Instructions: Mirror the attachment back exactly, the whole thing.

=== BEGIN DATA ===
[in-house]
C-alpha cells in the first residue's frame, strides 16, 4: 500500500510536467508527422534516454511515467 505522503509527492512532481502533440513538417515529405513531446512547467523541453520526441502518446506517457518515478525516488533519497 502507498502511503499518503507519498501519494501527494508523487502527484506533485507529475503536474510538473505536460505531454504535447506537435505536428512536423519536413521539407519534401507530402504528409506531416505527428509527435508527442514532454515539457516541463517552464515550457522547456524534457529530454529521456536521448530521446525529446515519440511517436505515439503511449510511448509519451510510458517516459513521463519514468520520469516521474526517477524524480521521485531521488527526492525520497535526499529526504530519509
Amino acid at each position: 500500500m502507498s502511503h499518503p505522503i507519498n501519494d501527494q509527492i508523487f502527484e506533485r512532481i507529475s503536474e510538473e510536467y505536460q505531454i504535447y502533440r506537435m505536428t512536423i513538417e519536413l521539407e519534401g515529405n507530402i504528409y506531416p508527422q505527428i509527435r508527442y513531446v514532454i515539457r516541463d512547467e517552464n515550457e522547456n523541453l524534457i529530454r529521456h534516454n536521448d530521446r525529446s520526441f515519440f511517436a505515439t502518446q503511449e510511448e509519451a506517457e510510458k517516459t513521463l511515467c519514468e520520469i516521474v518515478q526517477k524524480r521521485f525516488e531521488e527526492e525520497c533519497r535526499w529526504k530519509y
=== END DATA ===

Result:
[in-house]
C-alpha cells in the first residue's frame, strides 16, 4: 500500500510536467508527422534516454511515467 505522503509527492512532481502533440513538417515529405513531446512547467523541453520526441502518446506517457518515478525516488533519497 502507498502511503499518503507519498501519494501527494508523487502527484506533485507529475503536474510538473505536460505531454504535447506537435505536428512536423519536413521539407519534401507530402504528409506531416505527428509527435508527442514532454515539457516541463517552464515550457522547456524534457529530454529521456536521448530521446525529446515519440511517436505515439503511449510511448509519451510510458517516459513521463519514468520520469516521474526517477524524480521521485531521488527526492525520497535526499529526504530519509
Amino acid at each position: 500500500m502507498s502511503h499518503p505522503i507519498n501519494d501527494q509527492i508523487f502527484e506533485r512532481i507529475s503536474e510538473e510536467y505536460q505531454i504535447y502533440r506537435m505536428t512536423i513538417e519536413l521539407e519534401g515529405n507530402i504528409y506531416p508527422q505527428i509527435r508527442y513531446v514532454i515539457r516541463d512547467e517552464n515550457e522547456n523541453l524534457i529530454r529521456h534516454n536521448d530521446r525529446s520526441f515519440f511517436a505515439t502518446q503511449e510511448e509519451a506517457e510510458k517516459t513521463l511515467c519514468e520520469i516521474v518515478q526517477k524524480r521521485f525516488e531521488e527526492e525520497c533519497r535526499w529526504k530519509y